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Refugee crisis: Desperate families try to board trains in Budapest after police withdraw from Keleti station

Published 03/09/2015

Migrants board trains in Keleti station after it was reopened this morning in central Budapest on September 3, 2015 in Budapest, Hungary.
Migrants board trains in Keleti station after it was reopened this morning in central Budapest on September 3, 2015 in Budapest, Hungary.
Migrants board trains in Keleti station after it was reopened this morning in central Budapest on September 3, 2015 in Budapest, Hungary.
Migrants board trains in Keleti station after it was reopened this morning in central Budapest on September 3, 2015 in Budapest, Hungary.
Migrants board trains in Keleti station after it was reopened this morning in central Budapest on September 3, 2015 in Budapest, Hungary.
Migrants board trains in Keleti station after it was reopened this morning in central Budapest on September 3, 2015 in Budapest, Hungary.
Migrants board trains in Keleti station after it was reopened this morning in central Budapest on September 3, 2015 in Budapest, Hungary.
Migrants board trains in Keleti station after it was reopened this morning in central Budapest on September 3, 2015 in Budapest, Hungary.
Migrants board trains in Keleti station after it was reopened this morning in central Budapest on September 3, 2015 in Budapest, Hungary.
Migrants board trains in Keleti station after it was reopened this morning in central Budapest on September 3, 2015 in Budapest, Hungary.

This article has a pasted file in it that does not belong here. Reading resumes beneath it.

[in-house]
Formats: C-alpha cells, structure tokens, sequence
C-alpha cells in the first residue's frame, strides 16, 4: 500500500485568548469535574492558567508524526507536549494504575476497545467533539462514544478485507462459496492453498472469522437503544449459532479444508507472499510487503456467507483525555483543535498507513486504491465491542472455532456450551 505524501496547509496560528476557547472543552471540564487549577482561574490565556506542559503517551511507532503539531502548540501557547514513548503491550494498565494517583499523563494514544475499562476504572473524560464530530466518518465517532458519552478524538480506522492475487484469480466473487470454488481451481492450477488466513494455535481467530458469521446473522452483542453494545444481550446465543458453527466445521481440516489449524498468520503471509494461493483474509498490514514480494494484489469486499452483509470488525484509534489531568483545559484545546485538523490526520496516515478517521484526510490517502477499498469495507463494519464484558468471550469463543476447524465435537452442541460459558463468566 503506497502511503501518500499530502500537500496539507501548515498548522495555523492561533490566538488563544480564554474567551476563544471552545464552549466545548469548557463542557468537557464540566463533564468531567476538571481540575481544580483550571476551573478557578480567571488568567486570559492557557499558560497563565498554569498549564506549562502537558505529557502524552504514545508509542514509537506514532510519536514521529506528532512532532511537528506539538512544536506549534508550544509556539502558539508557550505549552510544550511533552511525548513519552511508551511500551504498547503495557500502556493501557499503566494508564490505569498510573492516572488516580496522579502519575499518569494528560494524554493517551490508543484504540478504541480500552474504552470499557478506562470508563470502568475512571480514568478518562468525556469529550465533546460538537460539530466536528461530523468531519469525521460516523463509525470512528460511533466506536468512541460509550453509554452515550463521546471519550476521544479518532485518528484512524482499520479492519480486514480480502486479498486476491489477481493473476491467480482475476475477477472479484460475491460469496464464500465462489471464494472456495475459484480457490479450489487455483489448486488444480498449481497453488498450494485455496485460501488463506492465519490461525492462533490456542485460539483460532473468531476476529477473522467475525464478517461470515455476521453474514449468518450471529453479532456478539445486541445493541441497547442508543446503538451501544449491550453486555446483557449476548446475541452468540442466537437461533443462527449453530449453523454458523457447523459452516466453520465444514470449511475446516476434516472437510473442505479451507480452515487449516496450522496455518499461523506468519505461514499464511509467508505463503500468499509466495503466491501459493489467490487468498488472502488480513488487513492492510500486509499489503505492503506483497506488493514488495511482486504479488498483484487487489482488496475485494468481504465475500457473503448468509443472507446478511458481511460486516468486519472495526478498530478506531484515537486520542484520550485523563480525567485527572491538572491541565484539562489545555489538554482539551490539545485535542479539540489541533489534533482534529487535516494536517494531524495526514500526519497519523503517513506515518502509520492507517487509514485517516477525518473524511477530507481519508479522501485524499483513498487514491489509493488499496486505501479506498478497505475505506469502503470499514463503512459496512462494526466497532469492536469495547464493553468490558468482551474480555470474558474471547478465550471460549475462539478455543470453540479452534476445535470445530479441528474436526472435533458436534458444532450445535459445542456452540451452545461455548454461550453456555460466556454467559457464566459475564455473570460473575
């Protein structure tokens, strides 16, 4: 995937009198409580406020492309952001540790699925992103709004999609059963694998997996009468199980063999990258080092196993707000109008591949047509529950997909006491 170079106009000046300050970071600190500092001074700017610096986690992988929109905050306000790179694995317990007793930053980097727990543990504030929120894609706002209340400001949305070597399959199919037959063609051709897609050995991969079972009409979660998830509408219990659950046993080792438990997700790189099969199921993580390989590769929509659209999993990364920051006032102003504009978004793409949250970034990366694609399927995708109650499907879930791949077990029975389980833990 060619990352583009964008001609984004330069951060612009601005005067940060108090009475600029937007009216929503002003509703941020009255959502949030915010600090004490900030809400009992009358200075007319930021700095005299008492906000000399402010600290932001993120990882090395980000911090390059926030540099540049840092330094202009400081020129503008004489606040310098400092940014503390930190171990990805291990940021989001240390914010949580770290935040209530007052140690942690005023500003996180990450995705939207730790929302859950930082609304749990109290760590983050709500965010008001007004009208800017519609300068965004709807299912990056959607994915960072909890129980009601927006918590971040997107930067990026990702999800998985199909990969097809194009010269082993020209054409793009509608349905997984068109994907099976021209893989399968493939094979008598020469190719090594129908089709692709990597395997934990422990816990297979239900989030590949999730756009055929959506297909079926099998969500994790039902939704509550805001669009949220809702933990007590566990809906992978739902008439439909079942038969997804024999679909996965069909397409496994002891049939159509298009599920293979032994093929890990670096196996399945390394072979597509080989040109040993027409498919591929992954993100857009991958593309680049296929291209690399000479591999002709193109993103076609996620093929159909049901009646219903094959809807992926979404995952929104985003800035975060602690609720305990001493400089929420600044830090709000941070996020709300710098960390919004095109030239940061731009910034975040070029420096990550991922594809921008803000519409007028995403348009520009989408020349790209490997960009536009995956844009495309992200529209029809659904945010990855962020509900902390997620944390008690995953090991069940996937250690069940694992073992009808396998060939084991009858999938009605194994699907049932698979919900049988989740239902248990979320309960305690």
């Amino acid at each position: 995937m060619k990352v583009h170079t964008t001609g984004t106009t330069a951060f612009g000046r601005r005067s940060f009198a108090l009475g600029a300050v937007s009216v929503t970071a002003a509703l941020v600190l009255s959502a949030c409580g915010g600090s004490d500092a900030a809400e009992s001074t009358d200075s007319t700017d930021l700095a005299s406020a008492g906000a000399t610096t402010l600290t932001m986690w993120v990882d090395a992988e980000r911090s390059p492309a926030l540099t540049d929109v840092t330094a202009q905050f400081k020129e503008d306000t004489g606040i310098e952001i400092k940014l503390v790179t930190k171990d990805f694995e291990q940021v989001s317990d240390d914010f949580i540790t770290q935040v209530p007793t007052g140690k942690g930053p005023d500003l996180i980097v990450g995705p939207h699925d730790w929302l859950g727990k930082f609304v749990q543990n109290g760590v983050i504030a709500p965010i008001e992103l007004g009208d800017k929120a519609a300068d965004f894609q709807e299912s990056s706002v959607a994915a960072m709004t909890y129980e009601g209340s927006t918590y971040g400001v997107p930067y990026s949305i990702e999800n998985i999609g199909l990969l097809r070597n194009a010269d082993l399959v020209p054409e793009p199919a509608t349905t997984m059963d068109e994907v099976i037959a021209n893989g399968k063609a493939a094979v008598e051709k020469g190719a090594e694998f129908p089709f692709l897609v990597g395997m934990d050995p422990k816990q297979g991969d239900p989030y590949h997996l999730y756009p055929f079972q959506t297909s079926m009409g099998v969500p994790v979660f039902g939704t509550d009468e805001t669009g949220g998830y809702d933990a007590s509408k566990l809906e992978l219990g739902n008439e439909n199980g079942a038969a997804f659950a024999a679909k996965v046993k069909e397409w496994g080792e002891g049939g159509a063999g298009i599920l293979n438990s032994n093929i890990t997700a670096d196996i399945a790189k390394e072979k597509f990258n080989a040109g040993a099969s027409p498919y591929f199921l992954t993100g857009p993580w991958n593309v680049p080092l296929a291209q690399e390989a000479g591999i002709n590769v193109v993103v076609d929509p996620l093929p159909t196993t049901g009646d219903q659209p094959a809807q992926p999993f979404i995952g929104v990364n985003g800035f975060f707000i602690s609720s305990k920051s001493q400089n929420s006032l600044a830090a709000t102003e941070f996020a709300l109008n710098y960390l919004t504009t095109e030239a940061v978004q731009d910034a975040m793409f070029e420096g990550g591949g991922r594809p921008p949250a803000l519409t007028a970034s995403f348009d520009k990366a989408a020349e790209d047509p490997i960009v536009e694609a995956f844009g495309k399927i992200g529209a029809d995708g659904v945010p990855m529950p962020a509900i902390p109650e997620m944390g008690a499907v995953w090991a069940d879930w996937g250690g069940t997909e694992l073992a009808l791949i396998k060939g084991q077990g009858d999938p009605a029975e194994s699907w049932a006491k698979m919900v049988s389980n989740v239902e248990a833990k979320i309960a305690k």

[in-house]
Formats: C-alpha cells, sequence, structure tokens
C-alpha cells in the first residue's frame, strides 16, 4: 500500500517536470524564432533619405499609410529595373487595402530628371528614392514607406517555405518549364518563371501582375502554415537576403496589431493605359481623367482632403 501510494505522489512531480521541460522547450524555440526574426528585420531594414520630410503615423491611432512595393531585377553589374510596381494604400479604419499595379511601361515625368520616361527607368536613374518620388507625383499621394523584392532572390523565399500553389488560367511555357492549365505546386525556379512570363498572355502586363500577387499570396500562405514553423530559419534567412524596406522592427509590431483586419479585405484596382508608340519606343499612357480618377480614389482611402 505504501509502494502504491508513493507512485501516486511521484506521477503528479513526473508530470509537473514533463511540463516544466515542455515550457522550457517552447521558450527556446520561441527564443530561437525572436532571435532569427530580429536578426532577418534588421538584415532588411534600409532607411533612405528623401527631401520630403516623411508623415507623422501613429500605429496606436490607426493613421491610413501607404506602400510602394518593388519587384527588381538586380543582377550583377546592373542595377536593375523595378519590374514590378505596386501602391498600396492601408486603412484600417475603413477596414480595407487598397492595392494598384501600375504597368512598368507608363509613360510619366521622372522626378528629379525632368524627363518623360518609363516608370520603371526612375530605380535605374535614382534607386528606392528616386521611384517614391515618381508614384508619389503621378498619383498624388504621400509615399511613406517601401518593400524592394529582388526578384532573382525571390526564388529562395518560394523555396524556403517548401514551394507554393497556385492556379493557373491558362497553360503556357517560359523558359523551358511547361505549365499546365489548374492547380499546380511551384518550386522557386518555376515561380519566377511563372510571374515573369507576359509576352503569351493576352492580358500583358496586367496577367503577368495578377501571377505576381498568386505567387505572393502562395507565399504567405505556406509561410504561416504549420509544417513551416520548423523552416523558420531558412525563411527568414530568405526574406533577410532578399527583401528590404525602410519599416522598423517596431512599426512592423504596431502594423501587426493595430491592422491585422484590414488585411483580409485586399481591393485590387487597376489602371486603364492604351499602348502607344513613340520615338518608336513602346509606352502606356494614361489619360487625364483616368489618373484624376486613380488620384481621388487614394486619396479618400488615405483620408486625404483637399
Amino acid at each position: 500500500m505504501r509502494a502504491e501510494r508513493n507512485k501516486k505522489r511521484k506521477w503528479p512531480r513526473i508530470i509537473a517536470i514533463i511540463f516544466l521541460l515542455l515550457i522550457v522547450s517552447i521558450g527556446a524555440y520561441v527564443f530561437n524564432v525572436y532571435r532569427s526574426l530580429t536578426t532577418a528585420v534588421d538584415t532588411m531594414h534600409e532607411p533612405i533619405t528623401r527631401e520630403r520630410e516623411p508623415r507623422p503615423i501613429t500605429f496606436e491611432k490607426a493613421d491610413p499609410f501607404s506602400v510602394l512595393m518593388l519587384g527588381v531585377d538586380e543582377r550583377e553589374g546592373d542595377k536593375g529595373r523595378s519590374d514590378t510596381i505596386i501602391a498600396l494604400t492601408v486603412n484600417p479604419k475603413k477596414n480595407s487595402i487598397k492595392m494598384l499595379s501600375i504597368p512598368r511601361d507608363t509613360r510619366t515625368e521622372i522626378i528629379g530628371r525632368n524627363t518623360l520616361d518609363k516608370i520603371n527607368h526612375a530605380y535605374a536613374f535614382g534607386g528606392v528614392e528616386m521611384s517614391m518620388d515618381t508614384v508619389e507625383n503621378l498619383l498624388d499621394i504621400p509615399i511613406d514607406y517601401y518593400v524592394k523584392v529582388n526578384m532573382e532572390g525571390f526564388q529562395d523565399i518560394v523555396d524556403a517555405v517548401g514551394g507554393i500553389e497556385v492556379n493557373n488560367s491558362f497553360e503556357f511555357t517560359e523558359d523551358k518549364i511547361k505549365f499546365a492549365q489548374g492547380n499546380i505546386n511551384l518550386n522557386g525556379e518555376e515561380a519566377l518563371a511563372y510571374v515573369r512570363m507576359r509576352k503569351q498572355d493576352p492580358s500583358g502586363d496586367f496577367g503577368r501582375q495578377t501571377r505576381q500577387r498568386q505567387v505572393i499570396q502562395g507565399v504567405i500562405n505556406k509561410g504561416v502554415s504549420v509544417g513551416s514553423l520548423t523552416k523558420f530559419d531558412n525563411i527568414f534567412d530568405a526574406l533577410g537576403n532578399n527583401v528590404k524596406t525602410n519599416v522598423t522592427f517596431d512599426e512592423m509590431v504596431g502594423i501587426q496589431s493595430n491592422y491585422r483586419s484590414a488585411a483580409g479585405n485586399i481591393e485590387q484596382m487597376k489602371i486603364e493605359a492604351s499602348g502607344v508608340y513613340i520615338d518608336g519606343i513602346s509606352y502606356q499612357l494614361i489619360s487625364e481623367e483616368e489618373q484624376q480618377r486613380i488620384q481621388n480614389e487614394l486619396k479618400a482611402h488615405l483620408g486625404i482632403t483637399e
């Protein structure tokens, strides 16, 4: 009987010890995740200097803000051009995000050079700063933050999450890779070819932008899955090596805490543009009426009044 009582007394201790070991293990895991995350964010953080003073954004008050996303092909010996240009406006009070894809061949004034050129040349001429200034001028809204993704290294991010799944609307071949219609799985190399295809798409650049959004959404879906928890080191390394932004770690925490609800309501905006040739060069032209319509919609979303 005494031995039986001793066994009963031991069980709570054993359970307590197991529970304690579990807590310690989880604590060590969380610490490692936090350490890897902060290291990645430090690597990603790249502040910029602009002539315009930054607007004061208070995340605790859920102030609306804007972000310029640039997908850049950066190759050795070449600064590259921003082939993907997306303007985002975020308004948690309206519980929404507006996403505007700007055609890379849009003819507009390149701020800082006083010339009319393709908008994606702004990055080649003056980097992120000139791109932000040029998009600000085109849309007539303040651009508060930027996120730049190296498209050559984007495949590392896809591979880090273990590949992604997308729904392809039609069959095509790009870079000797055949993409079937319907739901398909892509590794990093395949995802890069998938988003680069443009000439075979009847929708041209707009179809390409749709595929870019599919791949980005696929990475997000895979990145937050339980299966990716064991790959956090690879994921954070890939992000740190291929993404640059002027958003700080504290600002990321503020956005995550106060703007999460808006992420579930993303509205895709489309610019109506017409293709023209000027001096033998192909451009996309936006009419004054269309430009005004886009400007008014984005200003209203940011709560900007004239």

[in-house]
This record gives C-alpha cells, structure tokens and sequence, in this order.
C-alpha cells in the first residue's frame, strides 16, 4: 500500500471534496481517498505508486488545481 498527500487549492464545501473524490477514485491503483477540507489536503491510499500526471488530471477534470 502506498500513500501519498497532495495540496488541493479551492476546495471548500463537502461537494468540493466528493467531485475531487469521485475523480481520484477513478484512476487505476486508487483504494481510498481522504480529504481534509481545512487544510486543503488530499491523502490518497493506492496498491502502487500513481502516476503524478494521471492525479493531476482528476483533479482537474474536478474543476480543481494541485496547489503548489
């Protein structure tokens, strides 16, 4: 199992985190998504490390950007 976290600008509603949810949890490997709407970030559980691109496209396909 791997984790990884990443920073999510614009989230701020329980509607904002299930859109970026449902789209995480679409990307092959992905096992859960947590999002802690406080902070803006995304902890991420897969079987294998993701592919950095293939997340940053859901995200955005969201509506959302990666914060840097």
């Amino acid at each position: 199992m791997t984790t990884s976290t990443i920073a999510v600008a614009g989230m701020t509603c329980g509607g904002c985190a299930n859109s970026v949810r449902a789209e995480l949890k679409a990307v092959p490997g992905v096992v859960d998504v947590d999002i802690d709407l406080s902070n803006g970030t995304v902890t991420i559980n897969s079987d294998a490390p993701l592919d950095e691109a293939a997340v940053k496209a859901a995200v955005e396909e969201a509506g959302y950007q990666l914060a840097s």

Migrants have poured into Budapest's Keleti railway station after police stopped blocking its main entrance, and hundreds piled into trains despite announcements that there were no services to western Europe.

Hungary's railway company said it had suspended all direct trains from the Hungarian capital to western destinations "in the interests of railway transport security".

Crowds of migrants dashed into the station as police withdrew, and boarded trains waiting at the platforms despite announcements, including in English over station loudspeakers, that the trains were not heading west.

Some migrants could be seen getting off the domestic trains, while others remained on the carriages amid the confusion.

Police shut down the Keleti terminal to migrants on Tuesday, preventing those with valid tickets but no travel documents from boarding trains to Austria and Germany, the preferred destinations of many migrants.

The move came hours before prime minister Viktor Orban meets European Union leaders in Brussels to discuss the crisis.

On Wednesday, migrants had threatened to walk the 105 miles to the Austrian border if police would not let them board trains to their desired destinations in Austria and Germany.

Hungary opened the way on Monday, allowing more than 1,000 migrants to pack westbound trains - and inspiring a migrant surge to the capital - before it withdrew the option 24 hours later.

Hungary, which for months permitted most applicants to head west after short bureaucratic delays, now says it will not let more groups deeper into the European Union and claims EU backing for the move.

With an estimated 3,000 people camping outside the station, conditions had grown increasingly squalid despite the efforts of volunteers distributing water, food, medicine and disinfectants.

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